The event, organised by the Spectator magazine and Brewin Dolphin investment consultants, took place in London’s Shaw Theatre on 4 March.
Former Apprentice contestant and Sun columnist Katie Hopkins argued that “we no longer have the luxury of the liberal arts”.
When it was announced that she was taking part in the debate, she told the audience, Nicholas Stern, president of the British Academy, had made a point of describing her as “utterly stupid”. Yet her advice to young people was: “Don’t follow your heart; follow jobs”. It was “mediaeval”, she added, that “we still teach students on university campuses”.
Julia Hobsbawm, founder of the networking business Editorial Intelligence, described the snobbery she had faced earlier in her career because she did not have an arts degree, suggesting that today’s “arts graduates are not moving into a market which can fully support them”.
Spectator columnist and contributing editor Harry Cole called his degree in social anthropology “an MA in sweet FA”. He had worked out that it had cost him £20 an hour “to be lectured by an incomprehensible Frenchman with a goatee” and wondered why “some [academic] subjects spend more time questioning if they are a subject than being a subject”. Could it really be right that “our universities are splitting at the seams with time-wasters like me”?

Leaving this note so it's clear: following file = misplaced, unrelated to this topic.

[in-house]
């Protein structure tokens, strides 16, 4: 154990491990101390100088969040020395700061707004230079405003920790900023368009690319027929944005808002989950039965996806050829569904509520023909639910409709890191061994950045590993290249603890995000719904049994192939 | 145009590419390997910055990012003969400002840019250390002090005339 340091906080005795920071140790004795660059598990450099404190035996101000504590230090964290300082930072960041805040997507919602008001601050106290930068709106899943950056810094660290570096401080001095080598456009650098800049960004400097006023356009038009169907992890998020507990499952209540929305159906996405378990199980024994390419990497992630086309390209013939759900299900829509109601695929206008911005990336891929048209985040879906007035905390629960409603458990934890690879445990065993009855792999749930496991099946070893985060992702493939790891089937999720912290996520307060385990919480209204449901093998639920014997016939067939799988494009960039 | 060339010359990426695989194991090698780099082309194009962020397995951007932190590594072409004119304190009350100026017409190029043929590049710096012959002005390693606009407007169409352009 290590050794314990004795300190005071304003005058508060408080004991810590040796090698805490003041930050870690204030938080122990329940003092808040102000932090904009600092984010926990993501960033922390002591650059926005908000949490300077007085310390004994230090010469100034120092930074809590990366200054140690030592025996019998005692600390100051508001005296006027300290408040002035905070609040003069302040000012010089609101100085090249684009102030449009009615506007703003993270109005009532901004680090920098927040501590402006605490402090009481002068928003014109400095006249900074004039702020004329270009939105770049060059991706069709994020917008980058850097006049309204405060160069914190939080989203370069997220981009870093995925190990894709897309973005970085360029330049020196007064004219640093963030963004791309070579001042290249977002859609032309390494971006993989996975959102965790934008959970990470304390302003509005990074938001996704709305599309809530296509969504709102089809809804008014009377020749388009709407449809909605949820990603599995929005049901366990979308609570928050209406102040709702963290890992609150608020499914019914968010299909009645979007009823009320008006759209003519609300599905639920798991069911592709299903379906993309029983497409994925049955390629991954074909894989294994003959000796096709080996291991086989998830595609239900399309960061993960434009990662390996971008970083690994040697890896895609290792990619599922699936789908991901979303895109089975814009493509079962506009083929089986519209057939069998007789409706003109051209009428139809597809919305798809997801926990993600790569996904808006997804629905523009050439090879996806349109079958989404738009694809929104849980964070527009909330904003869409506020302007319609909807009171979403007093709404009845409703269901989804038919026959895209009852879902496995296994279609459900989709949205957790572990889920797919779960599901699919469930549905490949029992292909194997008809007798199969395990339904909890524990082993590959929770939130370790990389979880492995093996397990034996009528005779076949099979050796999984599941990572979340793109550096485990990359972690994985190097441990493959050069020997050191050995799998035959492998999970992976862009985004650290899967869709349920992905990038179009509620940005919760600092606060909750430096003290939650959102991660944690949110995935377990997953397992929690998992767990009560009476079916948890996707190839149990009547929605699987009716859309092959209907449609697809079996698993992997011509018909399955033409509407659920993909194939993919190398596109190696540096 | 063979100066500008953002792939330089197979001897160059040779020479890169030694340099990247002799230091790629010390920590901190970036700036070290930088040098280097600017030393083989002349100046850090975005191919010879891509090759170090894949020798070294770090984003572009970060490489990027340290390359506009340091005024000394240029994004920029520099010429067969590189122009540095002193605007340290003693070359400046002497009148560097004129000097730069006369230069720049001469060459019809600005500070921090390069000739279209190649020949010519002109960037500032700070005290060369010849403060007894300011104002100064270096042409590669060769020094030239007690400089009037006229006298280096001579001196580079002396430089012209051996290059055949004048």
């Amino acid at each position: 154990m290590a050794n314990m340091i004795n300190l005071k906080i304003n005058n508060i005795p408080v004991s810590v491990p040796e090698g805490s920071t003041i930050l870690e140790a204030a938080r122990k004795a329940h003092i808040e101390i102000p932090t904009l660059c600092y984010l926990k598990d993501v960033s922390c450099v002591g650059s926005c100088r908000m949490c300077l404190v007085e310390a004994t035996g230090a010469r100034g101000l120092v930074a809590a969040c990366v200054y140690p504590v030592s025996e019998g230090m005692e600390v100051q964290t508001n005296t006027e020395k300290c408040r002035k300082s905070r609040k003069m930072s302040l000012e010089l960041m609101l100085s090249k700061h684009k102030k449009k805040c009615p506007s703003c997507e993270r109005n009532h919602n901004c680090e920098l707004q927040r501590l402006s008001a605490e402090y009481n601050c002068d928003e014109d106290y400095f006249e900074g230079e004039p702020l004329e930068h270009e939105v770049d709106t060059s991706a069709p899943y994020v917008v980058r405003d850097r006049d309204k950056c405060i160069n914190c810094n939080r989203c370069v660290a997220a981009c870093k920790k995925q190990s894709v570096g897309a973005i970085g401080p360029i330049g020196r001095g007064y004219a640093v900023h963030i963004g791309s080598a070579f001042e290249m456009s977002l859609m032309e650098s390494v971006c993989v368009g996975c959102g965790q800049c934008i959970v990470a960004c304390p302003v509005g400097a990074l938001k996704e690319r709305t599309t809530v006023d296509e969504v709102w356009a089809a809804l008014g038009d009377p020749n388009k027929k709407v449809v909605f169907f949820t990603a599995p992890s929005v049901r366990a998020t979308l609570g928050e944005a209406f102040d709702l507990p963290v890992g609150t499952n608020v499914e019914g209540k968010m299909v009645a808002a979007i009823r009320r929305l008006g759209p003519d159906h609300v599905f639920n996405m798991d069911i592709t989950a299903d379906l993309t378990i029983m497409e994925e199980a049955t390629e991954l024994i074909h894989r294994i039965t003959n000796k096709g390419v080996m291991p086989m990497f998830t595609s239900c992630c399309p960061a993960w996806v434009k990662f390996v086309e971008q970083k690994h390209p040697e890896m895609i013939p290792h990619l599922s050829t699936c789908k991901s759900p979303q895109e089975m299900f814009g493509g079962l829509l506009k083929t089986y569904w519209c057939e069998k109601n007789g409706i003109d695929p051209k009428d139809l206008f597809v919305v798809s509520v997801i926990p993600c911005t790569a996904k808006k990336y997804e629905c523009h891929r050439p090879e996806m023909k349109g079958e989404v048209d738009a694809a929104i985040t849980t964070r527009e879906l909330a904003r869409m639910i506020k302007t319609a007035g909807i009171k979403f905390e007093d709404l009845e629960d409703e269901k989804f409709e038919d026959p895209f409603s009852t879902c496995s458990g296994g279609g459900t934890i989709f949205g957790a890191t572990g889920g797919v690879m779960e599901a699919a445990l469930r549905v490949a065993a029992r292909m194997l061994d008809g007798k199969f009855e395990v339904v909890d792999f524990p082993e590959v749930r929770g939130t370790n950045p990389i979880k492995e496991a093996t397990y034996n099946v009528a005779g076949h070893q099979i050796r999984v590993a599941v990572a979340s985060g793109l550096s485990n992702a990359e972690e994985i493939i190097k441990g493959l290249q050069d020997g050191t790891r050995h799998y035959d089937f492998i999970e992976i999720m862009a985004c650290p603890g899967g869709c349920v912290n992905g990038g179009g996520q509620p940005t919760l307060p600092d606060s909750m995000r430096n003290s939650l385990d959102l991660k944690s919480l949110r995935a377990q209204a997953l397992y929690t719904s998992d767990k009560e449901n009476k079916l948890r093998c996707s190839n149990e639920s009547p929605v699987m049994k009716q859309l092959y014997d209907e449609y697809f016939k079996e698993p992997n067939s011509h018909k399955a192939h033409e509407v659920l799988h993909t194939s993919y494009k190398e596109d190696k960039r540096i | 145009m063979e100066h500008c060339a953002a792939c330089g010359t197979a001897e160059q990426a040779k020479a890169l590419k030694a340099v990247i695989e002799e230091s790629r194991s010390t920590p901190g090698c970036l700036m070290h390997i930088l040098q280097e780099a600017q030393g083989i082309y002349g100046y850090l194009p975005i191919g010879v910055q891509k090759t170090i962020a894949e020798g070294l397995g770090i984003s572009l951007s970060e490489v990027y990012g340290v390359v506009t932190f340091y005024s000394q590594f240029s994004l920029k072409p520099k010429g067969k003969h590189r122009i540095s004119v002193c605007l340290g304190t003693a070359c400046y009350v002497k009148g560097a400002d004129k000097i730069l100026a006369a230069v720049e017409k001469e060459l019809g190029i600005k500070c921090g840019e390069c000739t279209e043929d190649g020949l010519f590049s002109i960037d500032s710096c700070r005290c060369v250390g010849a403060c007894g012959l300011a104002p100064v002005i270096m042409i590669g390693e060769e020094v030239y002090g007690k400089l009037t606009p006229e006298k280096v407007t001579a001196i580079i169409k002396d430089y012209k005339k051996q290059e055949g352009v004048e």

Arguing against the motion, entrepreneur Doug Richard declared that his opponents wanted to “reduce us all to vocational economic drones”, when in reality an arts degree was “a core opportunity to learn to think, be creative and innovate”.
Anthony Seldon, headmaster of Wellington College, claimed the debate was really “about the future of humankind, of living life fully”.
Novelist Will Self, professor of contemporary thought at Brunel University, agreed that it was all about “spiritual values and nurturing the soul”. Politicians anxious about “unassimilable immigrants” should come to his classes to “see young women in hijabs discussing Spinoza’s religious philosophy”.
And those who believed that face-to-face contact no longer had a place in education should “start bringing up their kids on Skype”.